Wednesday, July 04, 2007

Holy Smoke

Went to the ordination of deacons on Sunday at Blackburn cathedral. Being of a high disposition in this Diocese, the service included the use of incense (first time I have known this at an ordination). It's not my thing, but I have no theological objections. The snag on Sunday was that whatever mix they were using was especially pungent and got to the back of lots of people's throats, including mine, so a steady stream of coughs ensued.

What made matters worse for those around me was that the alcove where the thurifer and boat girl (see I do know this stuff really) were sitting was near our seats. There was no escape. As it was July 1st, the irony was not lost on me that the air in the neighbouring pub would be cleaner than that in Church.

Anyway, it was great to be there to see a former chaplaincy assistant, Ness Starkey, ordained.

12 comments:

Tom Allen said...

There is one significant difference from cigarette smoke - years of high church experience indicate that people do get used to incense and cough less with repeated exposure.

Matthew McMurray said...

I will spare you my comments about this fascist government that we live under.

To my mind now, a bit of smoke (incense) is not half as annoying as counting down from five and watching all the hands go up in 'spontaneous' worship. Spontaneous my arse!

Mike Peatman said...

Not quite sure how you got from a particularly acrid blend of incense to hands in the air. Hope it was cathartic for you! Wonder if anyone's done any work on carcinogens in thuribles?

Matthew McMurray said...

Don't bloody start on that! I can imagine this government banning incense next: a step too far!

The link was that I would rather put up with the incense!

Mike Peatman said...

Ah. Well, of course we had hands in the air (Bp John) and incense all at the same time.

The only bit of a service that inspires me to raise my hands is, of course, the sursum corda.

imagine a new world said...

Yes Matt that's right, we do live under a fascist governmment rather than one who simply believes in protecting people from idiotic, selfish smokers, and lowering the long term burden on the health service.

Mike I think you have an interesting point about the possible health dangers of incense - something that possibly needs investigating so people can be educated.

Emma said...

Emma rolls her eyes in a rolly eye kind of way.

Smoking kills people - ban smoking - fewer people die. And us non-smokers don't have to breathe it in. Sounds like a good plan all round to me.

Hooray for Ness, yey! Says I.

Mike Peatman said...

Like you, Emma, I'm looking forward to having a drink in a pub without my clothes having to stink from other people's smoke (even if you sit in a non-smoking area).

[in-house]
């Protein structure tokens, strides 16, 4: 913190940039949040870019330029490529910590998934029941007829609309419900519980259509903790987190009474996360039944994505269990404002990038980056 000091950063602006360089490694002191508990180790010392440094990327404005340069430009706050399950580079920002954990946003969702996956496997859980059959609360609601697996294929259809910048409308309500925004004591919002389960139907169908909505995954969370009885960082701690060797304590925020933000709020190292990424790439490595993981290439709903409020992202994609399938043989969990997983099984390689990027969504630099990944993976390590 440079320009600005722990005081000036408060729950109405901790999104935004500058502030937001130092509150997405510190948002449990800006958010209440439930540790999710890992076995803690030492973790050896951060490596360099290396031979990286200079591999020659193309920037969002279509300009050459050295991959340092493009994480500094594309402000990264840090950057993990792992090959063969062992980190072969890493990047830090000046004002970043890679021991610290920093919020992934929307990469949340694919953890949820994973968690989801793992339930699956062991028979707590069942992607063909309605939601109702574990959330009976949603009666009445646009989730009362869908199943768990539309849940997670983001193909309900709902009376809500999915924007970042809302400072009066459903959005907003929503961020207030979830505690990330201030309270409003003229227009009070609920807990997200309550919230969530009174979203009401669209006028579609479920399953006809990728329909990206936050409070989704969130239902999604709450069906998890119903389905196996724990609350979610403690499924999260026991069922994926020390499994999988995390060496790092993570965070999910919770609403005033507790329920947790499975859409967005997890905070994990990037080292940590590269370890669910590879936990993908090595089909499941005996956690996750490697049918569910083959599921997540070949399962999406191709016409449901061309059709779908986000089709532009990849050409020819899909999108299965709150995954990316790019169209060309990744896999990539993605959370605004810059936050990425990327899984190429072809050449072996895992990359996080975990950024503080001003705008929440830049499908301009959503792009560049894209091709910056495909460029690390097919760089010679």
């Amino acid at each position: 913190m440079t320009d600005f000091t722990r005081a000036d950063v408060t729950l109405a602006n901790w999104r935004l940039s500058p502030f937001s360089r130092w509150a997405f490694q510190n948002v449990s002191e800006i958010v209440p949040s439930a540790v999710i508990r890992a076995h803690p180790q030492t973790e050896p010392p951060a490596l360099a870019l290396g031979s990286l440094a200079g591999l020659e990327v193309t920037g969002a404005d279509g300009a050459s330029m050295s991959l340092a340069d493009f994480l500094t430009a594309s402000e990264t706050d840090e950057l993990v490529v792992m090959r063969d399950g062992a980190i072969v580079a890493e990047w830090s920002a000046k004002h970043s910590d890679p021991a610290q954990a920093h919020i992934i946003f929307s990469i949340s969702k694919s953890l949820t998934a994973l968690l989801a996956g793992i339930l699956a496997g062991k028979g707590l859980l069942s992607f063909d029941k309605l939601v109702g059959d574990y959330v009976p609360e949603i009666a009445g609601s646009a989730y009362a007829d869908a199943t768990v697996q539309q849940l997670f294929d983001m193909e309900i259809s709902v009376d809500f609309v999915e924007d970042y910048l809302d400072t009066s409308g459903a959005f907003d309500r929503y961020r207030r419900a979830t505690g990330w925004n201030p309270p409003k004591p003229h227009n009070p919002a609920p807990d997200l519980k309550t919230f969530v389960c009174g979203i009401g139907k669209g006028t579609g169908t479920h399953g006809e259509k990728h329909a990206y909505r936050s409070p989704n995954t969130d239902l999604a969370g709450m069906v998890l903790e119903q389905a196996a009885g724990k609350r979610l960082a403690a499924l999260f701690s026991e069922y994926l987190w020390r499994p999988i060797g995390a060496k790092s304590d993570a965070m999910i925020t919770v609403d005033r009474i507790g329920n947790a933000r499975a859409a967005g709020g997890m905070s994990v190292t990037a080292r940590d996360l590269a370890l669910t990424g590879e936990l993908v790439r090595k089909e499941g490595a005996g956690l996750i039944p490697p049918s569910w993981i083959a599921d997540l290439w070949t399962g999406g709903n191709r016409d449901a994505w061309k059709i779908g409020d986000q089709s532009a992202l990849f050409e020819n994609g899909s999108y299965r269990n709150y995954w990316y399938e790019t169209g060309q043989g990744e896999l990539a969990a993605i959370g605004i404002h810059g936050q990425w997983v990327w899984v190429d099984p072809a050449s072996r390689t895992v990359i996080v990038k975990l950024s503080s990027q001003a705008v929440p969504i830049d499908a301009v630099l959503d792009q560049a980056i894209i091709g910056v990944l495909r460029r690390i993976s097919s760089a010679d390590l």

Anyway, this post obviously generated interest, whereas I think Alan Johnston's release was probably more important...

Matthew McMurray said...

I wonder if there have been any statistics on thurifers' health after long-term exposure to the smoke that comes from the thurible. Being a person who sometimes has the privilege of being the thurifer, I can testify that the smoke can be quite plentiful when you are the one holding the thurible but it doesn't make me cough.

Do you not think that things have gone a little too far? I can completely understand that it is only respectful not to smoke in a restaurant when people are eating but there seems to me a big difference between that and a pub. Wouldn't legislation to have non-smoking areas in all pubs have sufficed? In the market, it is not apparently illegal to smoke on the loading bay which is outside. How utterly bizarre!

Mike Peatman said...

Hang on, are we talking about incense or you being incensed about the smoking ban?

Smoking: I think it would have been quite reasonable to have had two categories of pub: completely non-smoking and smoking. Licenses would be granted in a locality, based on a balance between the two. Then if people prefer drinking beer in a toxic smog, they are free to do so.

Thuribles: it would be difficult to do a controlled experiment - lfestyle and other factors might affect results from low to middle church congregations. There's also all the X-ray radiation hazard from TV screens in high-tec churches, and naturally occurring radon gas in Cornish churches made out of granite.

Health and safety - it's a nightmare.

Matthew McMurray said...

Excellent play on words Father!

I was talking about the smoking ban.

I think the main problem that I have is not so much whether I smoke in certain places with certain people but rather the fact that it seems to have gone too far and have taken away choices.

Ok, smoking may not be the most sensible passtime but it certainly is not a crime.

Steve McMahon said...

Actually Matthew, it IS a crime now. If you are indoors anyway.